True Blue – the Eastern Blue-tongue, by Chris Tzaros (Birds, Bush and Beyond)

Eastern Blue-tongue

By Merlin Tzaros, Wangaratta – age 13, who has had a keen interest in nature, especially reptiles, for several years.

One of the most iconic, well-known, and likeable reptiles in Australia can be found in most backyards in north-east Victoria. The Eastern Blue-tongue is a species of skink ranging in many different colour forms and patterns. They are the largest species of blue-tongue in Australia, equal in size to its desert-dwelling cousin, the Western Blue-tongue. These popular little critters are known for their spectacular defence display, where they flatten their bodies to look more imposing to potential threats, make a deep, low, hissing noise, and, most importantly, open their mouths wide and stick out that brilliant blue tongue!! These vibrant hues are a universal symbol in the natural world: the more colourful it is, the more deadly it is. However, some creatures can trick predators into believing that they are dangerous, when really, they are absolutely harmless, and the Eastern Blue-tongue is no exception.

They eat mainly vegetable matter (up to 90% of their diet is made up of plants), particularly berries and flowers. However, the Eastern Blue-tongue sometimes preys on insects, such as slow-moving beetles, and snails. This can cause quite a problem, as many people use snail pellets, which, like many other poisons, stays in a snail’s system even after it has died. This means that when any unlucky Blue-tongue consumes a poisoned snail, it too is poisoned. There are many alternatives to snail pellets, such as lime, crushed eggshells, and wood ash, which can be scattered in rings around certain areas to act as barriers against snails. Utilising these other options will make a huge difference when it comes to keeping our little friends safe.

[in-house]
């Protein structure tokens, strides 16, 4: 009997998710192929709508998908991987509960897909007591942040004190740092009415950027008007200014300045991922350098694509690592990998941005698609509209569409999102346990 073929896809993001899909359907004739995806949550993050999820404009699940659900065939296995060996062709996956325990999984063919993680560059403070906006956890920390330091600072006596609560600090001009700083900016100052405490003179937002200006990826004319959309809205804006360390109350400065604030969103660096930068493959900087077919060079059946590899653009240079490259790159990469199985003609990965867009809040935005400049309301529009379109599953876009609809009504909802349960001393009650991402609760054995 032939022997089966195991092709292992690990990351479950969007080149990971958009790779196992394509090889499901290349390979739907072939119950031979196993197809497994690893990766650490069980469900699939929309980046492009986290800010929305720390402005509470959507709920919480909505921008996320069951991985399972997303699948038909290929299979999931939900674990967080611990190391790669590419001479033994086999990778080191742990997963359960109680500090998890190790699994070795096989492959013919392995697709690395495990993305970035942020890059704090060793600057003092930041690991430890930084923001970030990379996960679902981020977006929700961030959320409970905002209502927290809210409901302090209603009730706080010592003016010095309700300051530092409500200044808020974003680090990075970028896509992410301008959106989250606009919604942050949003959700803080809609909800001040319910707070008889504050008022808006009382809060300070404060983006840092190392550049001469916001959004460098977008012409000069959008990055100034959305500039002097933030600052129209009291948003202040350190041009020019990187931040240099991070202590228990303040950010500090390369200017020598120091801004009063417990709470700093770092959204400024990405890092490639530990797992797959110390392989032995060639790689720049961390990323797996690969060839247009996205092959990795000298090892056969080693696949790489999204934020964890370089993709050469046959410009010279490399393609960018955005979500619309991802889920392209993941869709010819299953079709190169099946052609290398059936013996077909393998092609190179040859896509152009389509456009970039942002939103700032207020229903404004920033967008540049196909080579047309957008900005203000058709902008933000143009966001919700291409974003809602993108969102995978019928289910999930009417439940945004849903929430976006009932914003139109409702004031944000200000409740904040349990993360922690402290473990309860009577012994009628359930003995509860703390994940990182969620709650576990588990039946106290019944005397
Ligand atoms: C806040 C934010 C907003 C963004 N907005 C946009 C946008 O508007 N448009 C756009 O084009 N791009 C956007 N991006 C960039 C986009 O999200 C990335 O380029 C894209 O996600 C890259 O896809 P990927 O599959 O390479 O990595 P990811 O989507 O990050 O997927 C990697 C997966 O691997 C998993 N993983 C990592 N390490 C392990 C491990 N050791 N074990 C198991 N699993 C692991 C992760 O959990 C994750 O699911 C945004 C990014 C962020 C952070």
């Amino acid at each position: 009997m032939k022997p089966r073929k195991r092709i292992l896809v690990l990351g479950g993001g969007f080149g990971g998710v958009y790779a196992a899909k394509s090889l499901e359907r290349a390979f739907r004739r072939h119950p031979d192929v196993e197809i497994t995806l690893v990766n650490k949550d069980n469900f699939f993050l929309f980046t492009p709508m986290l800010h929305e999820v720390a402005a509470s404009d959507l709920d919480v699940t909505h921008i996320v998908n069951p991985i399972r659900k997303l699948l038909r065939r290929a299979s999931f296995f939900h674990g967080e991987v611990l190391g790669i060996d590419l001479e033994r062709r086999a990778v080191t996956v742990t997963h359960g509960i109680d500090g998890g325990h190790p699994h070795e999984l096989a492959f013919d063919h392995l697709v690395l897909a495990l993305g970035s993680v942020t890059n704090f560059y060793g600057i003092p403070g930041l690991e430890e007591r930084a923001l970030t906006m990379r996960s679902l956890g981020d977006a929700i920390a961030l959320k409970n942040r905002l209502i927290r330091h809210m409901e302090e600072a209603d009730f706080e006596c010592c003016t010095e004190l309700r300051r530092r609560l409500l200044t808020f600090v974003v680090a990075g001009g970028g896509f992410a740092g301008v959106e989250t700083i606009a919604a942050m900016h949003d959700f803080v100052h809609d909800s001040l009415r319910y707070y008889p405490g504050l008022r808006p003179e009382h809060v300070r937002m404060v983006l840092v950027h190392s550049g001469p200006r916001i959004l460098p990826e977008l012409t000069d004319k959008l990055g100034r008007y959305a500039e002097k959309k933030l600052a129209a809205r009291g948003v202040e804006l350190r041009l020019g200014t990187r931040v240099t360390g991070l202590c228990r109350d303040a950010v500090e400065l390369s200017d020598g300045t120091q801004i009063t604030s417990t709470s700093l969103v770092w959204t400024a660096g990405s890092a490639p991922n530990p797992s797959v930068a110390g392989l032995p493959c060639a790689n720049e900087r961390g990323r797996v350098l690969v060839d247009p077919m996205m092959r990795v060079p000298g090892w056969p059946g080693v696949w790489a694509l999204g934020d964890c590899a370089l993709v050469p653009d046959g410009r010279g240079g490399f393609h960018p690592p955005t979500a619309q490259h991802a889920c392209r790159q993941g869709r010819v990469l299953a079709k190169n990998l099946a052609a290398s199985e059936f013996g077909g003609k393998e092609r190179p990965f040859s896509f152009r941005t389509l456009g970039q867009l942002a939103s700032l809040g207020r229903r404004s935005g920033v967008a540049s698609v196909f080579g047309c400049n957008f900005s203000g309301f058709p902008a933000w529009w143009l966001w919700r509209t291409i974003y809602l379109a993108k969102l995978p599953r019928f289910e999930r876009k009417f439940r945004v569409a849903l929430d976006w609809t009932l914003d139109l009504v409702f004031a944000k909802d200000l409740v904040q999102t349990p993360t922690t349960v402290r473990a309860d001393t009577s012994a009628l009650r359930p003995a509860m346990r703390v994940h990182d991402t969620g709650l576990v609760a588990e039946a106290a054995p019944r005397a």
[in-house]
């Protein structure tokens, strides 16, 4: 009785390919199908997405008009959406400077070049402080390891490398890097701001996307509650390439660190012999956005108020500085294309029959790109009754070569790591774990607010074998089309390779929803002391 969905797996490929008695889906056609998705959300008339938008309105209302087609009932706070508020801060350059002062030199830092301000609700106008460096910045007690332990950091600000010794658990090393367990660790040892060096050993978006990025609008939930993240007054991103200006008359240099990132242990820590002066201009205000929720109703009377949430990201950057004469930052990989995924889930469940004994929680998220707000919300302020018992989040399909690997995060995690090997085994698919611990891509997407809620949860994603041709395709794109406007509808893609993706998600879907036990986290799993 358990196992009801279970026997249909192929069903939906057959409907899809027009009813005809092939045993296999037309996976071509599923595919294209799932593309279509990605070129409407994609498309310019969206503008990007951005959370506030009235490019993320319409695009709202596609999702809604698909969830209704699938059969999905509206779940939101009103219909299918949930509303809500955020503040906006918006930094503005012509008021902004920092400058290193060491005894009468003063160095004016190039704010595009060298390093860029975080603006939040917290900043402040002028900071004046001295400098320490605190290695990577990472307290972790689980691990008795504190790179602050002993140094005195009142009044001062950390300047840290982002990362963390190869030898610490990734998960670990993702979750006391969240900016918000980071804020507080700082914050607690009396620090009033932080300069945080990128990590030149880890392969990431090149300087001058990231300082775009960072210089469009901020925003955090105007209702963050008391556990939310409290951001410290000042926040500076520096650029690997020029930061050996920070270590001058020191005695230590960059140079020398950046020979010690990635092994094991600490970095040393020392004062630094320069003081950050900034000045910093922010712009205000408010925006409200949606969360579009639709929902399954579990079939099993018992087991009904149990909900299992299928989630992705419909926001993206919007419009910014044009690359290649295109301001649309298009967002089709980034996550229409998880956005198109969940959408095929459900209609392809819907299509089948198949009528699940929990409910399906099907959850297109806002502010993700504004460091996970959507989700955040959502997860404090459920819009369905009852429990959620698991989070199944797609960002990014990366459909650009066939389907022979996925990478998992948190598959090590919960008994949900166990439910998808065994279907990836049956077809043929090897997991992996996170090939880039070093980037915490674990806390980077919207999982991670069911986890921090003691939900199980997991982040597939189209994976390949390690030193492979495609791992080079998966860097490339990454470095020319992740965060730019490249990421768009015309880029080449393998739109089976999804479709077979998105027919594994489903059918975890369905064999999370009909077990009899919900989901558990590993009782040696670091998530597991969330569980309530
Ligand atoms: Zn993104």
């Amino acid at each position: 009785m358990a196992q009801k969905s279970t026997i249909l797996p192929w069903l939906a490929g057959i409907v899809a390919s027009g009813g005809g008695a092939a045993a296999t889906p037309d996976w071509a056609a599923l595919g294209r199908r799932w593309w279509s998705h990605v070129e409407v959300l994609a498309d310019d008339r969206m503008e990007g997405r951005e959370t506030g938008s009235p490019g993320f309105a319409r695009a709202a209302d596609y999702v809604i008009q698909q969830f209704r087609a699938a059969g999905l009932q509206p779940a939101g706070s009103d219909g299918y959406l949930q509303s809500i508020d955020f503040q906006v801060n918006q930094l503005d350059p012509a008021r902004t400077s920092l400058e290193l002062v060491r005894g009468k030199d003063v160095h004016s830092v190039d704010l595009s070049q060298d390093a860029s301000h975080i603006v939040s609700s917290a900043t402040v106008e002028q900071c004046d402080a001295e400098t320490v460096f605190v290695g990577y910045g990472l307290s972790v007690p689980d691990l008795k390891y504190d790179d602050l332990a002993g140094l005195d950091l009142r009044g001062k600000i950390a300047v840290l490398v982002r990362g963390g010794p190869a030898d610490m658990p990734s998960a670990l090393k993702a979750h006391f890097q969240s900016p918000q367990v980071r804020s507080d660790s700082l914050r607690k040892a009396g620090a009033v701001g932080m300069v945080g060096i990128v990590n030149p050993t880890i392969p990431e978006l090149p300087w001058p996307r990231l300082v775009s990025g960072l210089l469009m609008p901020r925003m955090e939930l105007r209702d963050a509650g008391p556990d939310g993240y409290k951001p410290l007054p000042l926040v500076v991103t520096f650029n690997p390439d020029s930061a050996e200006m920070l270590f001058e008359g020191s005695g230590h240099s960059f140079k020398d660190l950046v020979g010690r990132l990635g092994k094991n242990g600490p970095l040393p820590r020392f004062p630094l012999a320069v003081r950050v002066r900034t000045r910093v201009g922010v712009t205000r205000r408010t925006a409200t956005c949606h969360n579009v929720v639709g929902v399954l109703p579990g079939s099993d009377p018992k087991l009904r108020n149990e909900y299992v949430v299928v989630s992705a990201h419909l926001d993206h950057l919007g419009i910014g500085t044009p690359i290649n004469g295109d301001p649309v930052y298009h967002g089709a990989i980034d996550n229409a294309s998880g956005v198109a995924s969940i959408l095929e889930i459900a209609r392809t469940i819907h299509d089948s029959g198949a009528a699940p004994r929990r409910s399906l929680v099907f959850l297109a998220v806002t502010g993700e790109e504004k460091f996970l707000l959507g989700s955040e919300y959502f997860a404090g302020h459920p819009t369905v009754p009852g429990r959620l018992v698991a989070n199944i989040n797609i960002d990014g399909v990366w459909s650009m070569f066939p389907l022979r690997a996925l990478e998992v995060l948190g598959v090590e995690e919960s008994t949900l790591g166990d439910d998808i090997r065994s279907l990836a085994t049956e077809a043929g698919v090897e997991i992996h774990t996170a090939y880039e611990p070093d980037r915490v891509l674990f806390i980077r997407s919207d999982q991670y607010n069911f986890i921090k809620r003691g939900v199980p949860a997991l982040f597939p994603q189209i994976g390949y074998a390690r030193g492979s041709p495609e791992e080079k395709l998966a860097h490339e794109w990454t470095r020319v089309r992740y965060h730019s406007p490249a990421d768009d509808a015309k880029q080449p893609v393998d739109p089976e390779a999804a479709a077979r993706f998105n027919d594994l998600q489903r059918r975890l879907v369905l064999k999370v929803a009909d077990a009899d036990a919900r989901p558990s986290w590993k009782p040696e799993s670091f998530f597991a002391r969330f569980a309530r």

The Eastern Blue-tongue is monogamous, meaning that it mates with the same partner for its entire life. They spend most of the year by themselves, foraging alone and roaming around, but when spring comes, they follow scent tracks left by their partner, and, amazingly, find their way back to their mate to reproduce. The Eastern Blue-tongue is a common but cute little beast with complex and intriguing behaviour. Please help these lizards by using the alternative options to snail pellets, keeping small patches of blue-tongue habitat in your backyard – bits of leaf litter, bark, and fallen logs – and keeping your dog away from the lizards if you see one.

True Blue – the Eastern Blue-tongue, by Chris Tzaros (Birds, Bush and Beyond)